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id="article-body" class="row" section="article-body"> Apple Maps' features go beyond simple navigation.

Angela Lang/CNET You might open Apple Maps daily to check the traffic, search for the nearest gas station or look for a new cafe, but those tasks just scratch the surface of everything that the most updated version of Apple Maps can do.

For example, there's a cool feature that lets you take a Flyover tour of a city, which is useful if you're planning a route or visit. And if you're planning a route on your Mac, you can send it to your iPhone ($699 at Apple). I'll also show you how to turn off your location history if you'd like to keep your navigation activities to yourself.

Read on for our list of five overlooked Apple Maps tricks that you should start using today, and if you have your own suggestion for an underused feature that you love, shout it out in the comments.

Apple Maps has a unique way to explore cities.

Sarah Tew/CNET 1. Share Maps directions from your Mac to your iPhone
If you're using the Maps app on your Mac to plan a trip, you can send the directions to your iPhone when you're ready to hit the road. Note that you'll need to be signed in to iCloud account using the same Apple ID on both devices.

In the Maps app on your Mac, click Directions. Next, type in your starting location and destination. Click the Share button, shaped like a square with an arrow, located in the toolbar in the Maps app. Select your device -- it should be at the top of the list. You'll receive a notification on your iPhone that you'll need to tap to open the directions on your phone.

Now playing: Watch this: What to expect from the iPhone 9 4:54 2. Go into 3D mode in Apple Maps
3D maps can make the scene livelier.

Screenshot by Katie Conner/CNET When you open Apple Maps, it will show you buildings in 2D mode by default. However, you can change it to 3D mode by placing two fingers on the screen and dragging upward. 

This works in both transit and satellite map views. You can see the entire panorama of the buildings by zooming in and holding one finger down on the screen while dragging the other finger across the screen.

3. Take the Flyover tour
When you search for a city in Apple Maps, such as New York or Miami, you're given the option to go into Flyover mode. This lets you see the city from the sky and even zoom in closer to the buildings. 

That can be useful for judging the distance between landmarks or viewing alternate routes. To use this function, search for the city you're visiting and select Flyover. Here's a list of cities with Flyover as an option.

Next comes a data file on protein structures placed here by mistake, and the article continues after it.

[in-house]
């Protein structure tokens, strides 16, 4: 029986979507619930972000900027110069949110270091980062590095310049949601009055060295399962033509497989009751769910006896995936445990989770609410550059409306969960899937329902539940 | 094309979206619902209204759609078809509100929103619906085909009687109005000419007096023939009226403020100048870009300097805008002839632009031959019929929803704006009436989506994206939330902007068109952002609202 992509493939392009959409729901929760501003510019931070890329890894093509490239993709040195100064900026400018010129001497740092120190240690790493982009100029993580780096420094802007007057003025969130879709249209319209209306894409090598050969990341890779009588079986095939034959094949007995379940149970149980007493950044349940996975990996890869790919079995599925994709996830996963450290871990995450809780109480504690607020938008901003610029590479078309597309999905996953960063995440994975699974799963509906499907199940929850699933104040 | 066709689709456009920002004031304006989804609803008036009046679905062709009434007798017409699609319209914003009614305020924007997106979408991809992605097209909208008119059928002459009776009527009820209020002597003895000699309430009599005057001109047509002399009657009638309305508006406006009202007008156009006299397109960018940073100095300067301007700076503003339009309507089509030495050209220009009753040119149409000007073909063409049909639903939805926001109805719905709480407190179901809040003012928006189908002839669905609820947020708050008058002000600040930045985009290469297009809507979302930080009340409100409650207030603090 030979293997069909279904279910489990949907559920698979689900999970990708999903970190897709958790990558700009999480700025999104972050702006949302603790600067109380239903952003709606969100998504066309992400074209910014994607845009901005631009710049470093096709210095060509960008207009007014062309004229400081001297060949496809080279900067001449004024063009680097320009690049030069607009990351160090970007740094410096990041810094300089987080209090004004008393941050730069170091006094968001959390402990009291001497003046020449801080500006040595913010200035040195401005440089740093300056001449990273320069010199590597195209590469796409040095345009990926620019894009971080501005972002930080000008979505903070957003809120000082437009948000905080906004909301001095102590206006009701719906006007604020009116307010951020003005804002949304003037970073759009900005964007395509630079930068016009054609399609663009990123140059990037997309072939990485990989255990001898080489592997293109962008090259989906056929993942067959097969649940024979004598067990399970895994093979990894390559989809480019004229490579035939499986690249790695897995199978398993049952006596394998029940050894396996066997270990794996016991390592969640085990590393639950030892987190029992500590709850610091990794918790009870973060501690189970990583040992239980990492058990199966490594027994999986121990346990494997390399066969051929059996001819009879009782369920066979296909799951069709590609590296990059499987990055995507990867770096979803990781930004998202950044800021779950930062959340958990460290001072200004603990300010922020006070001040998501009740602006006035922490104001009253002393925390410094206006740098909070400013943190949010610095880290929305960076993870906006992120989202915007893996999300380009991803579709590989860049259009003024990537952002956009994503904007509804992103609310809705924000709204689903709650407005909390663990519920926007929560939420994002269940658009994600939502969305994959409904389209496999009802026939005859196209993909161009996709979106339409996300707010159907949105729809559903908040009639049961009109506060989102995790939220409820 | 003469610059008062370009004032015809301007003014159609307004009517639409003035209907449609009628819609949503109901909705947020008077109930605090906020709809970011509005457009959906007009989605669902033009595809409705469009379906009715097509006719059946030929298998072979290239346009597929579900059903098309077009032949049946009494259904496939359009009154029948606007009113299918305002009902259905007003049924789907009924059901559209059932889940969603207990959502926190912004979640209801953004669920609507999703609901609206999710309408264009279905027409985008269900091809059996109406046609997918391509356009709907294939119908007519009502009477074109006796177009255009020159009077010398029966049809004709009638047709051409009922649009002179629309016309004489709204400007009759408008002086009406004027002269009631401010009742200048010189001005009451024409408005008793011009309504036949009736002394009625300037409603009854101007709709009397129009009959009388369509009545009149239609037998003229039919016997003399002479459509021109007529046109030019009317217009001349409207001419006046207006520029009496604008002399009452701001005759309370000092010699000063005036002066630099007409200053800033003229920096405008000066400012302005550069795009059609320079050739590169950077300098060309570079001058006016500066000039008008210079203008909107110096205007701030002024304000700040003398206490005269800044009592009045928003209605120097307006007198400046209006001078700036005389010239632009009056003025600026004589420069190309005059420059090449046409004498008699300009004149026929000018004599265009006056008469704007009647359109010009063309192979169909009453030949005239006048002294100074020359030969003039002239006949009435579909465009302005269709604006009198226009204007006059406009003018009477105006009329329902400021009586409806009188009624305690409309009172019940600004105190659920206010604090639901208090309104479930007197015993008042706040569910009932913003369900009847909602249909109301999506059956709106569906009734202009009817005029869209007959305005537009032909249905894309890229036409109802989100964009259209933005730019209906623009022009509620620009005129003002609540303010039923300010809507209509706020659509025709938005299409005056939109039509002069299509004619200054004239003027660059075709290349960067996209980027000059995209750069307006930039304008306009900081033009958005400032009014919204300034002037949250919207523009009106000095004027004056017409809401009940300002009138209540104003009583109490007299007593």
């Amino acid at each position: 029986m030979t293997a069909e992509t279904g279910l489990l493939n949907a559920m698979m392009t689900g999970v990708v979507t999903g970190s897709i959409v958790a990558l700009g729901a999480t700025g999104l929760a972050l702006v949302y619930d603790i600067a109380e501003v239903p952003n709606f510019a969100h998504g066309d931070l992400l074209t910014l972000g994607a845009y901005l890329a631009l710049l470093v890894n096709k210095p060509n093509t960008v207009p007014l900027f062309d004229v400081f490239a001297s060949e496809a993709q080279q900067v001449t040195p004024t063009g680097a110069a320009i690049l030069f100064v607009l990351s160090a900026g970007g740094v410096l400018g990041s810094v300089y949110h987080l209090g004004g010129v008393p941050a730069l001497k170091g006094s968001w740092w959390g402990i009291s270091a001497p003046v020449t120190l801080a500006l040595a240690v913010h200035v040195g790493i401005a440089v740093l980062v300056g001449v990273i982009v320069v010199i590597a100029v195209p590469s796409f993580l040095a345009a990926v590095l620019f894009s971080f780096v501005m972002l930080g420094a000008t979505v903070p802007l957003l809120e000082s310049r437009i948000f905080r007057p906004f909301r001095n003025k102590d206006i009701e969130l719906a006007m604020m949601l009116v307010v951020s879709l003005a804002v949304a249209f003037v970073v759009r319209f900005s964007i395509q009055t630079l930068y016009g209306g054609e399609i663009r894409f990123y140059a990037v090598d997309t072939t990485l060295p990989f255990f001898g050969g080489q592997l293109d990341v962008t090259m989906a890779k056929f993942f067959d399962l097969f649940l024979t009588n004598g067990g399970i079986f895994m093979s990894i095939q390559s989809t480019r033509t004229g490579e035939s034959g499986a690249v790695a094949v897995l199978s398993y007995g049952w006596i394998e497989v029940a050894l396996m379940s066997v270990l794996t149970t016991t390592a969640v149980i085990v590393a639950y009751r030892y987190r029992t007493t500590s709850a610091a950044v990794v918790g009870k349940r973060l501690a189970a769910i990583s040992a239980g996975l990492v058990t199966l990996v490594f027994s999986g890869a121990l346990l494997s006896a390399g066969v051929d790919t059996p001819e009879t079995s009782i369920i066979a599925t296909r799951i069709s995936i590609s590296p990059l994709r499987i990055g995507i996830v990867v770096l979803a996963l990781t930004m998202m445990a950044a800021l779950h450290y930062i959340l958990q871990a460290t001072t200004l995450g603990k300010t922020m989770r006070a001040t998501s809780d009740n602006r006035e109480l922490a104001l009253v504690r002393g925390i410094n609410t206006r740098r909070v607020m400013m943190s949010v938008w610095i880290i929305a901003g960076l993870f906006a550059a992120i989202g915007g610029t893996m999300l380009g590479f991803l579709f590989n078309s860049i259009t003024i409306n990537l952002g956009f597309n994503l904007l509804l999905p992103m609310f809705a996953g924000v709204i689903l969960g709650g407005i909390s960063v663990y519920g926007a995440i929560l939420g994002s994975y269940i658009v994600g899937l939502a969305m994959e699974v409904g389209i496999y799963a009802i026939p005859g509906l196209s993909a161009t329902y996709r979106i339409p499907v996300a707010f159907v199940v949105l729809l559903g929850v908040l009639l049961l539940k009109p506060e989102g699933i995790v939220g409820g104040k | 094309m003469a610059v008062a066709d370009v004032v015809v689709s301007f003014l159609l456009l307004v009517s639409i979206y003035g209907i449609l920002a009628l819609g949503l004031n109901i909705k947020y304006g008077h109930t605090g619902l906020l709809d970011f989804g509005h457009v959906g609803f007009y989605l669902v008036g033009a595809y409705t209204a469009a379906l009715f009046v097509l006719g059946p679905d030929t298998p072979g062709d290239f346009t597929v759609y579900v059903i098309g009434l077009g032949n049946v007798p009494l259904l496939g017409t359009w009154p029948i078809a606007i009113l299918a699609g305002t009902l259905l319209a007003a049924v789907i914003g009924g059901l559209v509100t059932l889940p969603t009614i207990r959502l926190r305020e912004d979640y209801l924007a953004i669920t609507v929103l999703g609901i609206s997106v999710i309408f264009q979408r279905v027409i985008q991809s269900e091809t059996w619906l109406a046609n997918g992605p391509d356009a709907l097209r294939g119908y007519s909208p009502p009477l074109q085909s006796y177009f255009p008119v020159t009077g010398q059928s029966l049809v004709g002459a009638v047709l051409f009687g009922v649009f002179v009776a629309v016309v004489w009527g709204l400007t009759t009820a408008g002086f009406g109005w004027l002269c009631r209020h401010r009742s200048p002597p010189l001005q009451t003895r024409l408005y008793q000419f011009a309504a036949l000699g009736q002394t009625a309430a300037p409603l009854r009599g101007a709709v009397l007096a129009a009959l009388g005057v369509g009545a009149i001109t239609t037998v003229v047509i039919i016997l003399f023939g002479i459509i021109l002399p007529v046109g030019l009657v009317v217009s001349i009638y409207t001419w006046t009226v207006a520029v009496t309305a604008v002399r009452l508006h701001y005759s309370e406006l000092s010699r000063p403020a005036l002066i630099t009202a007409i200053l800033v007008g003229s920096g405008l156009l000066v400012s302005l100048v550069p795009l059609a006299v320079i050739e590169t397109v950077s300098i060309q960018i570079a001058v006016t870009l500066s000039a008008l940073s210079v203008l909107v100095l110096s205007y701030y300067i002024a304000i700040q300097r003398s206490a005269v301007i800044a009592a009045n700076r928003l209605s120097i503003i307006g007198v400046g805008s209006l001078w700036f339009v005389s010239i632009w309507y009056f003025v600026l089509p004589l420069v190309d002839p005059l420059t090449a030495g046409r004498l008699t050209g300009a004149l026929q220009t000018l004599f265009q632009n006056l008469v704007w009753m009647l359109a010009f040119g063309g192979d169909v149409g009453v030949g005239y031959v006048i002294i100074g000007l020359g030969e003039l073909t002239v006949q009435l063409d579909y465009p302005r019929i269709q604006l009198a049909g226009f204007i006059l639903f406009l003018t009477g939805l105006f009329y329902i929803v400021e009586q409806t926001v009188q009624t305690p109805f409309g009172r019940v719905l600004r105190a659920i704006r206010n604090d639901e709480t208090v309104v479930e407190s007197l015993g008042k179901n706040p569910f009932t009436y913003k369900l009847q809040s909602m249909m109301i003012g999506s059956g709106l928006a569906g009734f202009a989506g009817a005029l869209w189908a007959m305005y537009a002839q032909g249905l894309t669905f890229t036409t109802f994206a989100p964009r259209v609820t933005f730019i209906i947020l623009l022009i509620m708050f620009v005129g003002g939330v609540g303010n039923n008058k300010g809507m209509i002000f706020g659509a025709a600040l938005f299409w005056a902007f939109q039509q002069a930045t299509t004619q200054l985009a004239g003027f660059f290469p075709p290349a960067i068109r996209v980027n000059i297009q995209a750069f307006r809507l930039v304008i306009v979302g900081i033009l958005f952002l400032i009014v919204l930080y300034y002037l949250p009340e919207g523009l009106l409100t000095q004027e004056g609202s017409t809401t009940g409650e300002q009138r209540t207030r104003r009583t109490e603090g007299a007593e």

You can zoom in and out on all the buildings, including the Statue of Liberty, by pinching the screen. To view different parts of the city, move your phone up, down and sideways. You can even see around the buildings by holding one finger on the screen and dragging the other across the screen.

You can also tap Start City Tour for an aerial video of the city and its landmarks. Note that Flyover and City Tour may not be available in your city yet.

4. Clear location history
If you'd rather not have your locations logged, you're in luck because you can clear out the places you most often visit and keep Apple from storing those locations. After all, we value privacy in technology more and more every day. 

In the Settings app, go to Privacy > Location Services > scroll down and tap System Services > scroll down and tap Significant Locations. You'll need to enter your passcode, use FaceID or 강아지 슬개골 탈구 TouchID in order to move to the next step. Now you can see the areas you've visited, how many times you went and how long it took you to get there

br>To clear your history, scroll to the bottom of the list and tap Clear History. This won't stop Apple Maps from logging your location in the future, though -- so you'll need to go a step further and toggle the switch off for Significant Locations, located at the top of the screen

br>Apple notes that turning this setting off will affect many apps and services that use personalized location services, like Maps, Do Not Disturb While Driving, CarPlay, Siri, Calendar and Photos, but not what exactly will be affected. Something to be aware of as you go about using your phone.